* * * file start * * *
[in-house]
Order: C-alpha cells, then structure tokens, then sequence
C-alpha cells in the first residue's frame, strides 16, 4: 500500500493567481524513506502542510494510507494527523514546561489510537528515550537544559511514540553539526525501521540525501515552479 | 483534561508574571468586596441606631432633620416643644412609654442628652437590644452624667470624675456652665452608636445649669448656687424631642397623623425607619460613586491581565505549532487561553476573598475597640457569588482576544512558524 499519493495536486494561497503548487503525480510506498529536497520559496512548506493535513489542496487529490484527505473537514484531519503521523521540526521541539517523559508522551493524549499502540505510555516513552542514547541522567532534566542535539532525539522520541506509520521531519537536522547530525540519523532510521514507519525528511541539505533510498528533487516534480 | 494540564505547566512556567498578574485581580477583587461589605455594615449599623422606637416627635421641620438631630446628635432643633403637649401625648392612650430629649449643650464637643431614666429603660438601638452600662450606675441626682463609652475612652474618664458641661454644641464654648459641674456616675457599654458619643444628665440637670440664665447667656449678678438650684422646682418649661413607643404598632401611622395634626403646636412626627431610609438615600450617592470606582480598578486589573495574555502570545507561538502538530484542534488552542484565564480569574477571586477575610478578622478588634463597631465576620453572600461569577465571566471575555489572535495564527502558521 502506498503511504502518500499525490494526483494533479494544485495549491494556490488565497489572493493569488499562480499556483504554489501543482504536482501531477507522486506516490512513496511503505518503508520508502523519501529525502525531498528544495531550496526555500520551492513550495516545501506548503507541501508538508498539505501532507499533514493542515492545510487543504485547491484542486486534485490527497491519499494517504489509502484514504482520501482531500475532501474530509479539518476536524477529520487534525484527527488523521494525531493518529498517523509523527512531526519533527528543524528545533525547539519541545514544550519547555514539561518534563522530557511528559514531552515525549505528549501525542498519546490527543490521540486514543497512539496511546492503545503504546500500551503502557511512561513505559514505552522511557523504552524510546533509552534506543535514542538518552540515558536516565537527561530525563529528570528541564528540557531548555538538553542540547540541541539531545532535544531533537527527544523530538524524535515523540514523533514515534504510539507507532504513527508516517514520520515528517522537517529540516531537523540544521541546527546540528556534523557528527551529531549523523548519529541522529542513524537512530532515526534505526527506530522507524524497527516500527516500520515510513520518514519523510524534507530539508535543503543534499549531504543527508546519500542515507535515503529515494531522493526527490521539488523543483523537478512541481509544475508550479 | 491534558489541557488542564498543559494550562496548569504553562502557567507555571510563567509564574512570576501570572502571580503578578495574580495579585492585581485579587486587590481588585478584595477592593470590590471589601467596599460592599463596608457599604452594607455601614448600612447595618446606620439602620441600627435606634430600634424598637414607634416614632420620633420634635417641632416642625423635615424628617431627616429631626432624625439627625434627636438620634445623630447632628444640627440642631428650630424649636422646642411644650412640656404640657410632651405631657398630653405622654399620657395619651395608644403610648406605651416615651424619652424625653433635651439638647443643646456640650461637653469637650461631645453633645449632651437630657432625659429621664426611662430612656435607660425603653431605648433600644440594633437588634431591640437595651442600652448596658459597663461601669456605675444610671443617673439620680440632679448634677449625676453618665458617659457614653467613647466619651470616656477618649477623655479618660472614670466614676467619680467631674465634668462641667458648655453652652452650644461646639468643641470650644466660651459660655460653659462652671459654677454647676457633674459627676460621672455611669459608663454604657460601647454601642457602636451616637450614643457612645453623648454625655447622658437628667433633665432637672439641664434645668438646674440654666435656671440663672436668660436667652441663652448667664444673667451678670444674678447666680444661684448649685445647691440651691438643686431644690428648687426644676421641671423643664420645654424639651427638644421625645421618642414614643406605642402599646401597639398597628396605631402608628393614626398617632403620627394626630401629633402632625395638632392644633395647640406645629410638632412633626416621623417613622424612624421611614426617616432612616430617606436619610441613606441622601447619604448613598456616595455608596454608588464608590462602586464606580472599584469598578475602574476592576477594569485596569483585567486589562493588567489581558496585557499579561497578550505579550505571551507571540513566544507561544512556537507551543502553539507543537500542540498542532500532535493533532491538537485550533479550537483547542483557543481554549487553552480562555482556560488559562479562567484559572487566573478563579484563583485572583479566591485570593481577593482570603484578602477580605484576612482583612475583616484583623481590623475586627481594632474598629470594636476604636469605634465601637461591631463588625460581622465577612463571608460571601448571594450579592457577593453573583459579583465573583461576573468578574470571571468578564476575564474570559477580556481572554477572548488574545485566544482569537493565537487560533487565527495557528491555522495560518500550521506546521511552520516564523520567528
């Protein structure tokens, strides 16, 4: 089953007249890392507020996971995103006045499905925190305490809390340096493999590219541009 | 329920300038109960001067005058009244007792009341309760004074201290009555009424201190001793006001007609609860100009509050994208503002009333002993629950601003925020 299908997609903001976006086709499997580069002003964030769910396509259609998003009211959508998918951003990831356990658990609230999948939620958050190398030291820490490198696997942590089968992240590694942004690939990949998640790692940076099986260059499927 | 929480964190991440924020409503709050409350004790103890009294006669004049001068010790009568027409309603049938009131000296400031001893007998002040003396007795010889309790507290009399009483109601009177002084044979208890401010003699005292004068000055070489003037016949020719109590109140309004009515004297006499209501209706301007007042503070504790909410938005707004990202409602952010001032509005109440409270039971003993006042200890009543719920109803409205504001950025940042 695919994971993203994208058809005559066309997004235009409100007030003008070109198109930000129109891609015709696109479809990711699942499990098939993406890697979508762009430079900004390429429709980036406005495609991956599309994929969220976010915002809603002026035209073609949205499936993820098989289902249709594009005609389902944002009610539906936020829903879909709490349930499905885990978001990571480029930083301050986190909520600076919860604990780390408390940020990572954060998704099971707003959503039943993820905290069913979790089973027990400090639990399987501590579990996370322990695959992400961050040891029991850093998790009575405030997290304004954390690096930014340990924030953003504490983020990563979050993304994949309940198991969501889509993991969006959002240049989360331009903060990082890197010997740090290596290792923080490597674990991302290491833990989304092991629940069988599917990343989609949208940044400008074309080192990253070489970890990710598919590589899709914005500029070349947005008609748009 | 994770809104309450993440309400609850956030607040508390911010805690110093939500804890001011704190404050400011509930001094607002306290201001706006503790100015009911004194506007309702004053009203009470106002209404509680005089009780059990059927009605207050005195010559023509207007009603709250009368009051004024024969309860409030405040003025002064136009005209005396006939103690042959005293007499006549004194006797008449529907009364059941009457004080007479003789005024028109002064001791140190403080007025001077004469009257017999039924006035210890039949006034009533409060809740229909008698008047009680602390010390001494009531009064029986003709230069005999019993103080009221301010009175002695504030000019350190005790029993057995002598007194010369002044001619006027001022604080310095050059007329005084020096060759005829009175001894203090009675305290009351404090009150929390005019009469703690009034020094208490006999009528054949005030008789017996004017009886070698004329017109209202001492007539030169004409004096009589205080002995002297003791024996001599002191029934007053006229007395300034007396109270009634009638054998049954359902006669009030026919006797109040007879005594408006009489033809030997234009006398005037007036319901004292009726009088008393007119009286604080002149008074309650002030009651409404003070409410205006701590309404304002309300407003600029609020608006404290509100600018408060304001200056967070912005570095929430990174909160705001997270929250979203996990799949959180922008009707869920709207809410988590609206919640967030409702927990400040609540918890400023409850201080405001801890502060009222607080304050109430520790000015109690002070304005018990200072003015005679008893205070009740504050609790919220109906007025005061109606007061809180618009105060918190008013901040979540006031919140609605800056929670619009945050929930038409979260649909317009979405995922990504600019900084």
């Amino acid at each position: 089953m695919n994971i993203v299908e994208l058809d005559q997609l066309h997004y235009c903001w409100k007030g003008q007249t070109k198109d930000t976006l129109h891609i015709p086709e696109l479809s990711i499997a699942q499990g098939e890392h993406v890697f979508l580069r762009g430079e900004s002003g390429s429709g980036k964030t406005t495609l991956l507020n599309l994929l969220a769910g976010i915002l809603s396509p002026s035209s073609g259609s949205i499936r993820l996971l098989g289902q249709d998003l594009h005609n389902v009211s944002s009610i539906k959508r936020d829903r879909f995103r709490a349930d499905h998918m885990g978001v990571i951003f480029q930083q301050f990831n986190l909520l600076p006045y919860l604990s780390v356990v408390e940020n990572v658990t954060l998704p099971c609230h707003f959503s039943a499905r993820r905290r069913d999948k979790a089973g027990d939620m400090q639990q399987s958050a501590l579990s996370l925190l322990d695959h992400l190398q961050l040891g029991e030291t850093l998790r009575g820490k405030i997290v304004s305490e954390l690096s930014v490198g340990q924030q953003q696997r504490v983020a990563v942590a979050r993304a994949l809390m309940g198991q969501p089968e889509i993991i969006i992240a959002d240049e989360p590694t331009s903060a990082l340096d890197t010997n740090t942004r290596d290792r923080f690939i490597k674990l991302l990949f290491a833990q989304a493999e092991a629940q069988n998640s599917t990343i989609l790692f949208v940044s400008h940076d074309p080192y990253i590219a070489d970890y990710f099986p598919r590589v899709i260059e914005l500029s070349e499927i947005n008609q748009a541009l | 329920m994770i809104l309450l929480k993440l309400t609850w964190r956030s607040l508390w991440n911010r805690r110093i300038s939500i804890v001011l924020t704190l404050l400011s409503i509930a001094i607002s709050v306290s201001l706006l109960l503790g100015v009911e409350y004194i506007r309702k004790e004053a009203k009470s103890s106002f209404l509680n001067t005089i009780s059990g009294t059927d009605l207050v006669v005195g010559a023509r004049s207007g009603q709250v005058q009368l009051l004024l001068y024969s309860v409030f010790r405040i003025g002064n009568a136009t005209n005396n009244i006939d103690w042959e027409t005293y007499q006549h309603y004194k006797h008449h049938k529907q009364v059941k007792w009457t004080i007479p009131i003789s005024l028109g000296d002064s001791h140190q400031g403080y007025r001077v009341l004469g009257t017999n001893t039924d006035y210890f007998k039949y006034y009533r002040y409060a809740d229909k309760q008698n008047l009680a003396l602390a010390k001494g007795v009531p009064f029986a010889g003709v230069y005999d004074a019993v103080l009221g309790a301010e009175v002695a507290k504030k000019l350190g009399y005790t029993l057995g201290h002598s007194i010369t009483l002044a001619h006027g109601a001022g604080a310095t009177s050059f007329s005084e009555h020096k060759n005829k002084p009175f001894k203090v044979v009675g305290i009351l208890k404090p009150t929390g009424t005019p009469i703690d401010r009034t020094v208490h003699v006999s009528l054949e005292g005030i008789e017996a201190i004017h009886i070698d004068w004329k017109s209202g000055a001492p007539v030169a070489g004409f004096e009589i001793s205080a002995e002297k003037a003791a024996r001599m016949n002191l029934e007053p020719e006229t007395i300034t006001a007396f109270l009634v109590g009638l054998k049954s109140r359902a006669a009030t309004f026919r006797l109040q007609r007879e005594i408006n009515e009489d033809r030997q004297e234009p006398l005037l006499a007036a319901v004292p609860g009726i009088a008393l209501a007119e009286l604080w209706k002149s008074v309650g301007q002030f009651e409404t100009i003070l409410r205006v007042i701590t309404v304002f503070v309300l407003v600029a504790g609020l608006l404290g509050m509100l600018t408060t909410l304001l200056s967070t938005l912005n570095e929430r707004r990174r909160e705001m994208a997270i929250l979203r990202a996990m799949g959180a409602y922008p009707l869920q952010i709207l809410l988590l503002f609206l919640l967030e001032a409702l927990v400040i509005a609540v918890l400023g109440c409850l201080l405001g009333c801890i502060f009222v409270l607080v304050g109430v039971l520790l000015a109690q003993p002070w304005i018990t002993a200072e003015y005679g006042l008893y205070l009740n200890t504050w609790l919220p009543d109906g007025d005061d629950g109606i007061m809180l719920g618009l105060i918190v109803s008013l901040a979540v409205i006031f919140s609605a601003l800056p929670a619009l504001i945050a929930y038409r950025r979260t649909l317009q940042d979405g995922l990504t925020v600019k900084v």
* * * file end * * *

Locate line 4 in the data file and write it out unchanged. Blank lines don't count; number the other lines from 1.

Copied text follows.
């Protein structure tokens, strides 16, 4: 089953007249890392507020996971995103006045499905925190305490809390340096493999590219541009 | 329920300038109960001067005058009244007792009341309760004074201290009555009424201190001793006001007609609860100009509050994208503002009333002993629950601003925020 299908997609903001976006086709499997580069002003964030769910396509259609998003009211959508998918951003990831356990658990609230999948939620958050190398030291820490490198696997942590089968992240590694942004690939990949998640790692940076099986260059499927 | 929480964190991440924020409503709050409350004790103890009294006669004049001068010790009568027409309603049938009131000296400031001893007998002040003396007795010889309790507290009399009483109601009177002084044979208890401010003699005292004068000055070489003037016949020719109590109140309004009515004297006499209501209706301007007042503070504790909410938005707004990202409602952010001032509005109440409270039971003993006042200890009543719920109803409205504001950025940042 695919994971993203994208058809005559066309997004235009409100007030003008070109198109930000129109891609015709696109479809990711699942499990098939993406890697979508762009430079900004390429429709980036406005495609991956599309994929969220976010915002809603002026035209073609949205499936993820098989289902249709594009005609389902944002009610539906936020829903879909709490349930499905885990978001990571480029930083301050986190909520600076919860604990780390408390940020990572954060998704099971707003959503039943993820905290069913979790089973027990400090639990399987501590579990996370322990695959992400961050040891029991850093998790009575405030997290304004954390690096930014340990924030953003504490983020990563979050993304994949309940198991969501889509993991969006959002240049989360331009903060990082890197010997740090290596290792923080490597674990991302290491833990989304092991629940069988599917990343989609949208940044400008074309080192990253070489970890990710598919590589899709914005500029070349947005008609748009 | 994770809104309450993440309400609850956030607040508390911010805690110093939500804890001011704190404050400011509930001094607002306290201001706006503790100015009911004194506007309702004053009203009470106002209404509680005089009780059990059927009605207050005195010559023509207007009603709250009368009051004024024969309860409030405040003025002064136009005209005396006939103690042959005293007499006549004194006797008449529907009364059941009457004080007479003789005024028109002064001791140190403080007025001077004469009257017999039924006035210890039949006034009533409060809740229909008698008047009680602390010390001494009531009064029986003709230069005999019993103080009221301010009175002695504030000019350190005790029993057995002598007194010369002044001619006027001022604080310095050059007329005084020096060759005829009175001894203090009675305290009351404090009150929390005019009469703690009034020094208490006999009528054949005030008789017996004017009886070698004329017109209202001492007539030169004409004096009589205080002995002297003791024996001599002191029934007053006229007395300034007396109270009634009638054998049954359902006669009030026919006797109040007879005594408006009489033809030997234009006398005037007036319901004292009726009088008393007119009286604080002149008074309650002030009651409404003070409410205006701590309404304002309300407003600029609020608006404290509100600018408060304001200056967070912005570095929430990174909160705001997270929250979203996990799949959180922008009707869920709207809410988590609206919640967030409702927990400040609540918890400023409850201080405001801890502060009222607080304050109430520790000015109690002070304005018990200072003015005679008893205070009740504050609790919220109906007025005061109606007061809180618009105060918190008013901040979540006031919140609605800056929670619009945050929930038409979260649909317009979405995922990504600019900084």